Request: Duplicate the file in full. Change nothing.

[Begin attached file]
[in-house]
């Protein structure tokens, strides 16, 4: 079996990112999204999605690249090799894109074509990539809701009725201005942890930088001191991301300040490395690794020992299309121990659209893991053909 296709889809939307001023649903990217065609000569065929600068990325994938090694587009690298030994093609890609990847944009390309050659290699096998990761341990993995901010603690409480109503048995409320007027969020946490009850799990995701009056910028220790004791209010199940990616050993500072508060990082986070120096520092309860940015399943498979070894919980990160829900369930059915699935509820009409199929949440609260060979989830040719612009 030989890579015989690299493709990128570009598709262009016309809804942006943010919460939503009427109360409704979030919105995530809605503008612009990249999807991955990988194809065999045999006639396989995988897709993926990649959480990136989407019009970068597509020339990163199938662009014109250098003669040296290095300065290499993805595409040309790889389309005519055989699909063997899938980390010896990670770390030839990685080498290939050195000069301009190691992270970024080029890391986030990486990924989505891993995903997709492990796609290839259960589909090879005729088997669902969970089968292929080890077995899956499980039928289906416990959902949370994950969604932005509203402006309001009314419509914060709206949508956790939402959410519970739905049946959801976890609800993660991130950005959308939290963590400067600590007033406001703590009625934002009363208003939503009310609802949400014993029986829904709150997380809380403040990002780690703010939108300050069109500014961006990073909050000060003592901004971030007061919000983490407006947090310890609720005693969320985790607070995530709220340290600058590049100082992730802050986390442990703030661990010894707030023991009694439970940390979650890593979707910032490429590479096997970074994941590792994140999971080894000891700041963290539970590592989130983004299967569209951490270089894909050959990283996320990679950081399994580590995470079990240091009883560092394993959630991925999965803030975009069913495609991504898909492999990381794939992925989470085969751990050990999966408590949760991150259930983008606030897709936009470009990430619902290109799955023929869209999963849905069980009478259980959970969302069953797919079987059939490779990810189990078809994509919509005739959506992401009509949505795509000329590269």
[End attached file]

[in-house]
């Protein structure tokens, strides 16, 4: 079996990112999204999605690249090799894109074509990539809701009725201005942890930088001191991301300040490395690794020992299309121990659209893991053909 296709889809939307001023649903990217065609000569065929600068990325994938090694587009690298030994093609890609990847944009390309050659290699096998990761341990993995901010603690409480109503048995409320007027969020946490009850799990995701009056910028220790004791209010199940990616050993500072508060990082986070120096520092309860940015399943498979070894919980990160829900369930059915699935509820009409199929949440609260060979989830040719612009 030989890579015989690299493709990128570009598709262009016309809804942006943010919460939503009427109360409704979030919105995530809605503008612009990249999807991955990988194809065999045999006639396989995988897709993926990649959480990136989407019009970068597509020339990163199938662009014109250098003669040296290095300065290499993805595409040309790889389309005519055989699909063997899938980390010896990670770390030839990685080498290939050195000069301009190691992270970024080029890391986030990486990924989505891993995903997709492990796609290839259960589909090879005729088997669902969970089968292929080890077995899956499980039928289906416990959902949370994950969604932005509203402006309001009314419509914060709206949508956790939402959410519970739905049946959801976890609800993660991130950005959308939290963590400067600590007033406001703590009625934002009363208003939503009310609802949400014993029986829904709150997380809380403040990002780690703010939108300050069109500014961006990073909050000060003592901004971030007061919000983490407006947090310890609720005693969320985790607070995530709220340290600058590049100082992730802050986390442990703030661990010894707030023991009694439970940390979650890593979707910032490429590479096997970074994941590792994140999971080894000891700041963290539970590592989130983004299967569209951490270089894909050959990283996320990679950081399994580590995470079990240091009883560092394993959630991925999965803030975009069913495609991504898909492999990381794939992925989470085969751990050990999966408590949760991150259930983008606030897709936009470009990430619902290109799955023929869209999963849905069980009478259980959970969302069953797919079987059939490779990810189990078809994509919509005739959506992401009509949505795509000329590269």